Quantum AI – Fact, Fiction, or Future?

We recently had the pleasure of seeing the newly opened Microsoft Quantum Materials Lab in Kgs. Lyngby Denmark.  Considering that quantum computing has been popping up in the media for almost 25 years, what is it that is causing it all of a sudden to create such hype?   One reason is that big companies like IBM, Intel, Microsoft and Google have started investing in it at an unprecedented scale.  The reason for them to do so is obvious, quantum computing promises almost infinite amounts of computing power.  Like nuclear fusion, it can truly change how the world works.   A Microsoft representative mentioned that they needed several data-centers just to simulate a machine with only, say, 50 qubits.   Qubits being the equivalent of bits in the quantum computing world.  Amongst other things even such a small machine promises instant brute-force decryption of even the toughest cryptographic codes.

To truly understand how this can impact AI you just need to scroll back a few years.  What really kicked off the modern AI revolution was that during the naughties (2000’s) really good software was built to train AI’s on GPU’s.  This made it all of a sudden feasible to train on large datasets.  If we now have a quantum AI computer then we would likely be able to instantly train on datasets which today take days or even weeks.  This means we can also start training on much tougher problems and get much better solutions for existing datasets.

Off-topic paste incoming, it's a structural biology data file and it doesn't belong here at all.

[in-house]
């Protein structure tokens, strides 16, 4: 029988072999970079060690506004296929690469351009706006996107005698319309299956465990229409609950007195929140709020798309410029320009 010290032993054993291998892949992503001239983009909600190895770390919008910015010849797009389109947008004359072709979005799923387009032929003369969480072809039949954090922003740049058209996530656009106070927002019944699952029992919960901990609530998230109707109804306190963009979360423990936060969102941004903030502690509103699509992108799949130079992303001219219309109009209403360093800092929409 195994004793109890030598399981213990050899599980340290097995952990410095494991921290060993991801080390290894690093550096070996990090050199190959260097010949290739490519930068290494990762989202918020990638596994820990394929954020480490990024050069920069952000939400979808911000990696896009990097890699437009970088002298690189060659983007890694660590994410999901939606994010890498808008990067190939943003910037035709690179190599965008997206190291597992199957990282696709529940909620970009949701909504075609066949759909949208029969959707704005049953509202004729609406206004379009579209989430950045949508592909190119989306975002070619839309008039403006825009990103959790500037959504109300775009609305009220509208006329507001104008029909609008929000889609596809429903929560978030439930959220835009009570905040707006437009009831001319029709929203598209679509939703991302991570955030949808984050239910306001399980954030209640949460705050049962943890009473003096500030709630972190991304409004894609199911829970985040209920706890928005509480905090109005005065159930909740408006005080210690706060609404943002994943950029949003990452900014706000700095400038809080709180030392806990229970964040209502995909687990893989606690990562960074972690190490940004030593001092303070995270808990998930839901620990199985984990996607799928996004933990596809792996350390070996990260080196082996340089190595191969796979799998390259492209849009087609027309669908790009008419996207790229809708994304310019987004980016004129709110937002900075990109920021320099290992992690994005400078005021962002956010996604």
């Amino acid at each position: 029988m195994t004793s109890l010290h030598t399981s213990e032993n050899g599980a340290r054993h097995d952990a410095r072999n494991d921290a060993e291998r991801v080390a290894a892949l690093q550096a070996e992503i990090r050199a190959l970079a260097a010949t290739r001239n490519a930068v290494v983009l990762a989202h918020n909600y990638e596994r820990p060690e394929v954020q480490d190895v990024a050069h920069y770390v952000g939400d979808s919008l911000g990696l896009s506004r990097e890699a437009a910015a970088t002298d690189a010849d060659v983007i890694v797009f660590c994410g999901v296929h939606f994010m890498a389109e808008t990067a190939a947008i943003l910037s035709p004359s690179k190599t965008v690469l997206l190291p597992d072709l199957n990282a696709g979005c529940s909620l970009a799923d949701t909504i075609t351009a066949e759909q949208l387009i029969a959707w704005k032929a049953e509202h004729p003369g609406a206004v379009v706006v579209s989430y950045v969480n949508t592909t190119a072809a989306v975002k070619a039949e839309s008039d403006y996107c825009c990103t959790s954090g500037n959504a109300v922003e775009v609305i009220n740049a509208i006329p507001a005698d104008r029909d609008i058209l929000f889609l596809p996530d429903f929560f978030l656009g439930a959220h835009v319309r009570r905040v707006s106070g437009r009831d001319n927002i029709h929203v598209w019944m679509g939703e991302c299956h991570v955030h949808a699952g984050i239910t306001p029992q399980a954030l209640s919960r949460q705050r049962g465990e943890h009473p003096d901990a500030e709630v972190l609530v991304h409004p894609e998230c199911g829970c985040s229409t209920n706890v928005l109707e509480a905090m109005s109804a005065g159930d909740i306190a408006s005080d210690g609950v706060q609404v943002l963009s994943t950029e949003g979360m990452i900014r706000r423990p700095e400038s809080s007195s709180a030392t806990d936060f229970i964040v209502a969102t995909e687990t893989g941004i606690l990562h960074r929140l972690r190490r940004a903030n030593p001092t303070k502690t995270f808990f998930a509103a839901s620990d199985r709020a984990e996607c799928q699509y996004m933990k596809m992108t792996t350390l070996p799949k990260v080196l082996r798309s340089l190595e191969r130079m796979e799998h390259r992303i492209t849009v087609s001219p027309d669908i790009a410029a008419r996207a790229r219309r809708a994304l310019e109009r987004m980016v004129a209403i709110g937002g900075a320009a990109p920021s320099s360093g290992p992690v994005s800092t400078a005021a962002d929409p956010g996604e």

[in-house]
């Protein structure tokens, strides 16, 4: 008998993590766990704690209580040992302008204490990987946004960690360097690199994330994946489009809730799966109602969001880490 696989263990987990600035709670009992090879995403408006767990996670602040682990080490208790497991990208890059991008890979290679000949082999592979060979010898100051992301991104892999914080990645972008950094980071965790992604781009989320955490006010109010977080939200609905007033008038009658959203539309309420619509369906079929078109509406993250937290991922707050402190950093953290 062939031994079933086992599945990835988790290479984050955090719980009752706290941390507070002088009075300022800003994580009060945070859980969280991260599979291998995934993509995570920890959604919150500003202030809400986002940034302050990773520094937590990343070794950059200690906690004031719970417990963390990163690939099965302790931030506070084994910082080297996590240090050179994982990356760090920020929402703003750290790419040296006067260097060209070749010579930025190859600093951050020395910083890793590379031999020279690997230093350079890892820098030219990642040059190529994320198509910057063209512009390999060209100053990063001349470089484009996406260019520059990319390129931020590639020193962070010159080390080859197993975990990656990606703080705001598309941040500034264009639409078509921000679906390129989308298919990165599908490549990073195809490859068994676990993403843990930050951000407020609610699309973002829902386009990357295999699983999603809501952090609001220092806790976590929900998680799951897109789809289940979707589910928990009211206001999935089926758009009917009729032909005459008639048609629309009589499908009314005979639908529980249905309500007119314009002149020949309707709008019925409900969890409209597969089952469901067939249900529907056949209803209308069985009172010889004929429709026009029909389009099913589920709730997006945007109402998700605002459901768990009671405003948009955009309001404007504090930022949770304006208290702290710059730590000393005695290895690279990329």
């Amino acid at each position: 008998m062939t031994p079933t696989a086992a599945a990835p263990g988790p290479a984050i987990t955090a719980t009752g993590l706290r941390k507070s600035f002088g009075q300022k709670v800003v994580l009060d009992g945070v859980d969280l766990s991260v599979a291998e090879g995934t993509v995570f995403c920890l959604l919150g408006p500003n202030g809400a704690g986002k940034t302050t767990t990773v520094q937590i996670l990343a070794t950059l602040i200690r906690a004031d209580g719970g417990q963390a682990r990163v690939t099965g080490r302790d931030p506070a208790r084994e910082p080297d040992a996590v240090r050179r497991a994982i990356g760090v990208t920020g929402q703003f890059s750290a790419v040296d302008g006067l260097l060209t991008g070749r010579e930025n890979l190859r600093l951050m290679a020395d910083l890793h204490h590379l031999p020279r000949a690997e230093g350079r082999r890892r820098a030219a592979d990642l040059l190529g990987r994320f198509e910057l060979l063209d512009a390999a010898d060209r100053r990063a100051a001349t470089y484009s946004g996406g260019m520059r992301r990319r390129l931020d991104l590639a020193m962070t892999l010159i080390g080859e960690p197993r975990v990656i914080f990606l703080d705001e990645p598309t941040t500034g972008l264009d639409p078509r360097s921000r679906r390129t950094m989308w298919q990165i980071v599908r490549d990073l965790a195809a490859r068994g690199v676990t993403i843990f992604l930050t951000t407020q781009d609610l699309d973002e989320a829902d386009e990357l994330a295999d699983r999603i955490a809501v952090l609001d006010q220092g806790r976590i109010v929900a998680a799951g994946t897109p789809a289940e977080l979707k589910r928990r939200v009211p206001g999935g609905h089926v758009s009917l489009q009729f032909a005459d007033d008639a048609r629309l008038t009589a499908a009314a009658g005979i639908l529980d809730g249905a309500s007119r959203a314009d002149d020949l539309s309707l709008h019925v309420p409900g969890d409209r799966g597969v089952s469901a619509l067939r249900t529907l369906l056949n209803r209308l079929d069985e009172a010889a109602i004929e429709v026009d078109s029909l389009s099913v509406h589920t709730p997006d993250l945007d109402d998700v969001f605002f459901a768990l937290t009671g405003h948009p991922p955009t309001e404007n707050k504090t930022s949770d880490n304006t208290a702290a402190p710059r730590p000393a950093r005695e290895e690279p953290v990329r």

So are we still 25 years away from a quantum AI computer we can start using?  The answer is No!   Quantum computing research is actually not just one thing.  A lot of the research is for a general purpose quantum computer.  However hybrid systems with many qubits already exist today that can solve more specific problems.  For example, the company D-wave have created a quantum annealing machine with staggering 2000 qubits that you can buy today if your pockets are deep enough.  Quantum annealing helps solve optimization problems via a popular method called Simulated Annealing.  Most people working with machine learning will have run into this method during their studies, without going into the details, it is a good algorithm for solving a number of machine learning problems.    This is also where it starts getting interesting for AI usage.  Today the interfaces are non-existent, but people at Google AI and other big co’s are working on bridging the gap between such machines and everyday AI tools such as tensorflow.  Within a few years expect that it will be possible to upload your tensorflow code to a quantum cloud service and have it train almost instantly.  In the start it will only be for specific types of AI problems but in the future it will solve a whole range of tasks today performed by GPU’s.   IBM already has a simple quantum computing  cloud service, since it works so fast, it is not rented by the hour but instead by the minute!

 

 

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